Prognostic significance of mechanical biomarkers derived from pulse wave analysis for predicting long-term cardiovascular mortality in two population-based cohorts

Hao Min Cheng, Shao Yuan Chuang, Jiun Jr Wang, Yuan Ta Shih, Hsin Ning Wang, Chi Jung Huang, Jui Tzu Huang, Shih Hsien Sung, Edward Lakatta, Frank C P Yin, Pesus Chou, Chih Jung Yeh, Chyi Huey Bai, Wen Harn Pan, Chen Huan Chen

Research output: Contribution to journalArticle

Abstract

Background Numerous mechanical biomarkers derived from pulse wave analysis (PWA) have been proposed to predict cardiovascular outcomes. However, whether these biomarkers carry independent prognostic value and clinical utility beyond traditional cardiovascular risk factors hasn't been systematically evaluated. We aimed to investigate the additive utility of PWA-derived biomarkers in two independent population-based cohorts. Methods PWA on central arterial pressure waveforms obtained from subjects without a prior history of cardiovascular diseases of two studies was conducted based on the wave transmission and reservoir-wave theory: firstly in the Kinmen study (1272 individuals, a median follow-up of 19.8 years); and then in the Cardiovascular Disease Risk Factors Two-Township Study (2221 individuals, median follow-up of 10 years). The incremental value of the biomarkers was evaluated by net reclassification index (NRI). Results In multivariate Cox analyses accounting for age, gender, body mass index, systolic blood pressure, fasting glucose, high-density- and low-density-lipoprotein cholesterol, and smoking, only systolic (SC) and diastolic rate constant (DC) of reservoir pressure could independently and consistently predict cardiovascular mortality in both cohorts and the combined cohort (SC: hazard ratio 1.18 [95% confidence interval 1.08-1.28, p < 0.001; DC: 1.18 [1.09-1.28], p < 0.001]. Risk prediction estimates in traditional risk prediction models were significantly more accurate when incorporating peak of reservoir pressure (NRI = 0.049, p = 0.0361), SC (NRI = 0.043, p = 0.0236) and DC (NRI = 0.054, p = 0.047). Conclusions Of all PWA-derived biomarkers, SC and DC were consistently identified as valuable parameters for incremental cardiovascular risk prediction in two large prospective cohorts.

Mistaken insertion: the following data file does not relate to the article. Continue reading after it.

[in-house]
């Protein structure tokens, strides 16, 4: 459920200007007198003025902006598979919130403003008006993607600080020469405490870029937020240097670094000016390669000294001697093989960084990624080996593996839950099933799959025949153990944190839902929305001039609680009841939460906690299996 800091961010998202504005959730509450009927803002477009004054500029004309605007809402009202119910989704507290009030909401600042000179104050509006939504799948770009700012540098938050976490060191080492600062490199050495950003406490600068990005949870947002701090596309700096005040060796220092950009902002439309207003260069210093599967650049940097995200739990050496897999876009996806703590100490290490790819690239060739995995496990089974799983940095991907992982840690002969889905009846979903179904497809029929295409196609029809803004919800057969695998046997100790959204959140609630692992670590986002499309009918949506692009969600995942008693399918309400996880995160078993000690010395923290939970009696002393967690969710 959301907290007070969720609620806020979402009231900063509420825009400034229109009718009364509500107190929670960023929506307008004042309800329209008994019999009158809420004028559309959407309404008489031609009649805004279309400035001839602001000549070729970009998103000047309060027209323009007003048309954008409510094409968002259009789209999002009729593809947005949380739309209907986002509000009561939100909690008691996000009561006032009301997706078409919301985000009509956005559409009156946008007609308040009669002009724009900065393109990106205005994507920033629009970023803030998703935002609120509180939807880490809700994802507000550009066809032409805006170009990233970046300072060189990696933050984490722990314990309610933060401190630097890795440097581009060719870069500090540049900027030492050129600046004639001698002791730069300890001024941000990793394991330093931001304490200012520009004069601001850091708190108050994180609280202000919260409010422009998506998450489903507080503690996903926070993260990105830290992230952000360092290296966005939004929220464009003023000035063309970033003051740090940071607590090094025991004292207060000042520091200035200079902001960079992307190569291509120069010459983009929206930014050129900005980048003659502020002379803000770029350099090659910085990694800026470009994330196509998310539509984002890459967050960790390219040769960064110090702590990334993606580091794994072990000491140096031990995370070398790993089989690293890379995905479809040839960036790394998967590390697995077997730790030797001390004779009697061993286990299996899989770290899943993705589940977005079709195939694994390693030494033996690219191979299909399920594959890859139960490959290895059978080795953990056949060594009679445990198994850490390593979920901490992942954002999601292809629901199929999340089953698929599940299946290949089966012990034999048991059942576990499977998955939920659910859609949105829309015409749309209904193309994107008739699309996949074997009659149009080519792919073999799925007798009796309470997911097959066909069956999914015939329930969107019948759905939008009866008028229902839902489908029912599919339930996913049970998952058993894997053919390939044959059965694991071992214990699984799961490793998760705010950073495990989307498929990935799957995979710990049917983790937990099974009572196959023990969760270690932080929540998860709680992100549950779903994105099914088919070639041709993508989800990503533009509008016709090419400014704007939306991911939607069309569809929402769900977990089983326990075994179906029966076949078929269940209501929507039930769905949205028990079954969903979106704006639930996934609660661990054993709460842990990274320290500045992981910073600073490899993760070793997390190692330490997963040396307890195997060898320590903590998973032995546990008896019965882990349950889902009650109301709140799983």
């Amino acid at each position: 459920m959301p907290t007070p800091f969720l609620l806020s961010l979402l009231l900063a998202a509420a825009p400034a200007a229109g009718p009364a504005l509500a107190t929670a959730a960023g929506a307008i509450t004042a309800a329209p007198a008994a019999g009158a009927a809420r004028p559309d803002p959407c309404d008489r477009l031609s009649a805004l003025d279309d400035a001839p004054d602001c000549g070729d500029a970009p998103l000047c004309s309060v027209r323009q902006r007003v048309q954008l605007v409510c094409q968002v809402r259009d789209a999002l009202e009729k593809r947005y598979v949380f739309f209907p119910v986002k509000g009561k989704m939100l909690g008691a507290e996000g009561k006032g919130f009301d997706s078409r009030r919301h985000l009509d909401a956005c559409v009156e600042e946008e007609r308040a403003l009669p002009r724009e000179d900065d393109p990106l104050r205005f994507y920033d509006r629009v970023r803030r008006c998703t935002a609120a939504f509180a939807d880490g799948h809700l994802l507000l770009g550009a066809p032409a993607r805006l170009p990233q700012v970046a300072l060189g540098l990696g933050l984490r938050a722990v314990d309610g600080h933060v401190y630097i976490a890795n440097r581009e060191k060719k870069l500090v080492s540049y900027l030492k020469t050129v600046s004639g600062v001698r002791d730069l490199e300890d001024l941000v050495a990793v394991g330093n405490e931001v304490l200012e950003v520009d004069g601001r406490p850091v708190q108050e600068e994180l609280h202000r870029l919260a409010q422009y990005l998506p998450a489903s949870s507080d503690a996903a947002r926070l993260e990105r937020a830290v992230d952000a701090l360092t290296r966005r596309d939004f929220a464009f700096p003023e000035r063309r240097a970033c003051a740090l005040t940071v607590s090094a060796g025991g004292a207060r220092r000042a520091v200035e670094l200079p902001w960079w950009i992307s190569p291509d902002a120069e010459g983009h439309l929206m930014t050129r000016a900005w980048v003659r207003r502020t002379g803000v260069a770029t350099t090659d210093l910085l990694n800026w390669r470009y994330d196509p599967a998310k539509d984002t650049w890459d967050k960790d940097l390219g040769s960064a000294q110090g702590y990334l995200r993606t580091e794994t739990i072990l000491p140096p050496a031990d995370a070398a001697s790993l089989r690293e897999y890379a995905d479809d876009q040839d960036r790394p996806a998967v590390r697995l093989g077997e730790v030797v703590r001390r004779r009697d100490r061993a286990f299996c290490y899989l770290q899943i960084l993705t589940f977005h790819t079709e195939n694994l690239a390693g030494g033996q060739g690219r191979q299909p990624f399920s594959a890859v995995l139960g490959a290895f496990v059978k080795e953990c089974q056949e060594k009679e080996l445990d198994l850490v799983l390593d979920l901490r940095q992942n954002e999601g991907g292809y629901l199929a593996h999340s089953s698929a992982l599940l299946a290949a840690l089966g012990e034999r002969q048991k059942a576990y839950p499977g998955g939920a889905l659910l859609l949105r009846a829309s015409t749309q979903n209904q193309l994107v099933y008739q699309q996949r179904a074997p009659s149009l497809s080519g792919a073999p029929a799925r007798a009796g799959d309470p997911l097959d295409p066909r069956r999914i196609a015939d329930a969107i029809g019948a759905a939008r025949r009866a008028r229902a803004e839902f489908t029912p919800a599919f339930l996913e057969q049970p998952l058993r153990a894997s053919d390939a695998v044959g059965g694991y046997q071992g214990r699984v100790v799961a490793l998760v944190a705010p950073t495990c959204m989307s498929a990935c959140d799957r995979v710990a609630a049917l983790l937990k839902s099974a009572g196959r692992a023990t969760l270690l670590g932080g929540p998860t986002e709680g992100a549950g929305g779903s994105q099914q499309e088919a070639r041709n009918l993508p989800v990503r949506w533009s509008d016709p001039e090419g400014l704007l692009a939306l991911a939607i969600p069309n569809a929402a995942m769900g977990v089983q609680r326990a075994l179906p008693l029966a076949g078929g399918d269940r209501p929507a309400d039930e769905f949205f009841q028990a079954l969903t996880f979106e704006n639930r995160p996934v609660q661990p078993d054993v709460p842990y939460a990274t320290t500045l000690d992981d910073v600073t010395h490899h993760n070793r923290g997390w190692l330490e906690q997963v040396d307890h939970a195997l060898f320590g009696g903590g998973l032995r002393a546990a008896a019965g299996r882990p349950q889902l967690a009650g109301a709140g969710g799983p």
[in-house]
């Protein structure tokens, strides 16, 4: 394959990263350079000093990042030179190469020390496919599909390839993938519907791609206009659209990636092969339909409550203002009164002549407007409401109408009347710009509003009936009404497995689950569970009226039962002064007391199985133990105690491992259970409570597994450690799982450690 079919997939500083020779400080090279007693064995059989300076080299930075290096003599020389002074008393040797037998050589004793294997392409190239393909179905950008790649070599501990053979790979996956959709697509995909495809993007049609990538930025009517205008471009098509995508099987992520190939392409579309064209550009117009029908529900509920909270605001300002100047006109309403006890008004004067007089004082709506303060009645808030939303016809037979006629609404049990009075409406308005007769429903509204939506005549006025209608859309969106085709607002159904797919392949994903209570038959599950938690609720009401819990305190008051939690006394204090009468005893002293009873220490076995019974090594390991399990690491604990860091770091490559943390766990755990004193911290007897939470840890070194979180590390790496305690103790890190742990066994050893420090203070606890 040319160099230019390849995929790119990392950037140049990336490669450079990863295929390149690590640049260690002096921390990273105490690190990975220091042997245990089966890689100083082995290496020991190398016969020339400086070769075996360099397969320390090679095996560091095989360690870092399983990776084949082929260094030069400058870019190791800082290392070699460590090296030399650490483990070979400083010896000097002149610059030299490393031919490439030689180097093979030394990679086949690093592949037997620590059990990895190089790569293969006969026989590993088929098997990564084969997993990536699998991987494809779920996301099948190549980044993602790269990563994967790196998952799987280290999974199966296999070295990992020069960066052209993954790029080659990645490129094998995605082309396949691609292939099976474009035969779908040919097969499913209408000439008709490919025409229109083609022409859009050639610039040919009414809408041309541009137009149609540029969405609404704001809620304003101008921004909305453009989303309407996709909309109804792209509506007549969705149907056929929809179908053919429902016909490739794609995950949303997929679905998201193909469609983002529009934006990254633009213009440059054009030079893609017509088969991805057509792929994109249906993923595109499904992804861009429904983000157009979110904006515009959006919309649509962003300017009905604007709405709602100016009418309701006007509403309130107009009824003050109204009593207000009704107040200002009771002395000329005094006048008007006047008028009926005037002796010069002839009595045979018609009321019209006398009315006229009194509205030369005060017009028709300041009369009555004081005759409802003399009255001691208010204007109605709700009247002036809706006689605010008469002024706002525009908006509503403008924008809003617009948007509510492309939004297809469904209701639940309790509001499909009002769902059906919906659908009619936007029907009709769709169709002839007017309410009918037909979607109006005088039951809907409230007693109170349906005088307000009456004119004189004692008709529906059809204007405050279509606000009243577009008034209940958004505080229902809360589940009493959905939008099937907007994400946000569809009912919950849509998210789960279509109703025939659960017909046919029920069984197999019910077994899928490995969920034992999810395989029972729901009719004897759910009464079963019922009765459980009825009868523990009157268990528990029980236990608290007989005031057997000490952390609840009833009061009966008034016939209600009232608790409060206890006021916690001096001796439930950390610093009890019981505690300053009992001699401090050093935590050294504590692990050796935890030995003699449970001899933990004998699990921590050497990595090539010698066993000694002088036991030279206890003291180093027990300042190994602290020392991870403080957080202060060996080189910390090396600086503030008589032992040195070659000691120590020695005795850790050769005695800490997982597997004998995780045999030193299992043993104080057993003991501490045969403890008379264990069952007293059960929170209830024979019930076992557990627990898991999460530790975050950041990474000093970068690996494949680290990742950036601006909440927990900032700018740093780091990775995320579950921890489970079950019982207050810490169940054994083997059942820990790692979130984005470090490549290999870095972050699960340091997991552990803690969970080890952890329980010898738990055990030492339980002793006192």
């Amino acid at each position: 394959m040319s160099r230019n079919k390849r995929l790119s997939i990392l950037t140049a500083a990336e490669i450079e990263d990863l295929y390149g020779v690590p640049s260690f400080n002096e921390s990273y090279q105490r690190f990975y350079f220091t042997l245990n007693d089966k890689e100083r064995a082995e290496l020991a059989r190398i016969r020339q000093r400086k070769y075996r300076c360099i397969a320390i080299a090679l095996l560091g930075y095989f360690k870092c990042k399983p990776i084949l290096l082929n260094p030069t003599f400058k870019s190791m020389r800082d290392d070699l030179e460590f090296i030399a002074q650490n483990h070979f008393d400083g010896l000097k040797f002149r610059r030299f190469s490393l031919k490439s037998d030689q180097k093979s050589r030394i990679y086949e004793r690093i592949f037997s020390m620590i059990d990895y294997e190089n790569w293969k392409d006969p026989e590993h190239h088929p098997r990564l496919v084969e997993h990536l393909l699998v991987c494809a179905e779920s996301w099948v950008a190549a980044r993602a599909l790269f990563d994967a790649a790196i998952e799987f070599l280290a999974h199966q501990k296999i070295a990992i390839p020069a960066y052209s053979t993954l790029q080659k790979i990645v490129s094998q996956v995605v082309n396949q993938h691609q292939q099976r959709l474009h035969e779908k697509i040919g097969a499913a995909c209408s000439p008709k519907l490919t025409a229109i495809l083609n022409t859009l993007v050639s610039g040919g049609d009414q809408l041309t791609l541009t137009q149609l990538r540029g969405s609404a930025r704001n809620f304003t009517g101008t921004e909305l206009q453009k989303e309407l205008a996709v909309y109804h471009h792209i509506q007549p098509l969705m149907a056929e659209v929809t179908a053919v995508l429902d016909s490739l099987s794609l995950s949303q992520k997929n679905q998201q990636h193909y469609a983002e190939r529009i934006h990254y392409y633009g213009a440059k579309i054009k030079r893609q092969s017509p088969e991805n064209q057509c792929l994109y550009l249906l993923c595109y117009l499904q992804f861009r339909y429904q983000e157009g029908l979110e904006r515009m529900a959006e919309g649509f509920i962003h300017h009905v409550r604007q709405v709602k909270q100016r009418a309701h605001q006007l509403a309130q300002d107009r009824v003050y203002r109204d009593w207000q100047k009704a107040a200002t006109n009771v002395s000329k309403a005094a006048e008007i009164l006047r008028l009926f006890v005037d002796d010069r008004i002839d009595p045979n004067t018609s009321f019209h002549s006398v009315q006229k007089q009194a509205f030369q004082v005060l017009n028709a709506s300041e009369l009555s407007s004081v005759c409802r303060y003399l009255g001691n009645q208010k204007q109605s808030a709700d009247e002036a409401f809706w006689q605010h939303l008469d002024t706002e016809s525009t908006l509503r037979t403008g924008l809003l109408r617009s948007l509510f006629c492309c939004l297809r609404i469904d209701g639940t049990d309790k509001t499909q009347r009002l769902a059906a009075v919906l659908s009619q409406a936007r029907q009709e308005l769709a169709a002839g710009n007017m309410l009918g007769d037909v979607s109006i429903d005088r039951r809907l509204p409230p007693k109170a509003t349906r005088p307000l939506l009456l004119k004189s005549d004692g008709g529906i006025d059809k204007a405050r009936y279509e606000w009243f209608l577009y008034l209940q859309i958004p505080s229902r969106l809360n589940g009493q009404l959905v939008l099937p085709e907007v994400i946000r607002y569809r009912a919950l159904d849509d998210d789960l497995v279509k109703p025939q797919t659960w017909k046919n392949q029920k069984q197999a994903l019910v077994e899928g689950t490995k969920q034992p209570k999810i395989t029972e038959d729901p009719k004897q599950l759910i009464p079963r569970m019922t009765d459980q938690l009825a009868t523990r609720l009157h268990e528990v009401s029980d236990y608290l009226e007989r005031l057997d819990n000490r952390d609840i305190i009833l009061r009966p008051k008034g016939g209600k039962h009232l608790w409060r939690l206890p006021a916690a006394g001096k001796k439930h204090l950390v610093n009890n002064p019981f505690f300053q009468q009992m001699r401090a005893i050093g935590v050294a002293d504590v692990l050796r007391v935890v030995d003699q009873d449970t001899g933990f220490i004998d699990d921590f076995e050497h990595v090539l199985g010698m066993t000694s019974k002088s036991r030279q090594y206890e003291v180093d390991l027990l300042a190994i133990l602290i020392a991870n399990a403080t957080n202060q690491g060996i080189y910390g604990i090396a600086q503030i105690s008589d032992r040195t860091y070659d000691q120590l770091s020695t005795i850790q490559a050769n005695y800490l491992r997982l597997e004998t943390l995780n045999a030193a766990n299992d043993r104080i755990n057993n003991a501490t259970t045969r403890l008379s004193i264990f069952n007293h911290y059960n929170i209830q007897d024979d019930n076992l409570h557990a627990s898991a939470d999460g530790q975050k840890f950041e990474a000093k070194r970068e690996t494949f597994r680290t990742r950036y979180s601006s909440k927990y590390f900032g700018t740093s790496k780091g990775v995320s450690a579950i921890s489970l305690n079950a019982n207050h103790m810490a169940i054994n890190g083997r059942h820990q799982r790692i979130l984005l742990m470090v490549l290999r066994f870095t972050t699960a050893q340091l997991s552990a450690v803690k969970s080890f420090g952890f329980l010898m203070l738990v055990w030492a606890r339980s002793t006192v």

Original languageEnglish (US)
Pages (from-to)388-395
Number of pages8
JournalInternational Journal of Cardiology
Volume215
DOIs
StatePublished - Jul 15 2016
Externally publishedYes

Keywords

  • Epidemiology
  • Mortality
  • Pulse wave analysis
  • Reservoir pressure
  • Vascular aging
  • Wave reflection

ASJC Scopus subject areas

  • Medicine(all)
  • Cardiology and Cardiovascular Medicine

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  • Cite this

    Cheng, H. M., Chuang, S. Y., Wang, J. J., Shih, Y. T., Wang, H. N., Huang, C. J., Huang, J. T., Sung, S. H., Lakatta, E., Yin, F. C. P., Chou, P., Yeh, C. J., Bai, C. H., Pan, W. H., & Chen, C. H. (2016). Prognostic significance of mechanical biomarkers derived from pulse wave analysis for predicting long-term cardiovascular mortality in two population-based cohorts. International Journal of Cardiology, 215, 388-395. https://doi.org/10.1016/j.ijcard.2016.04.070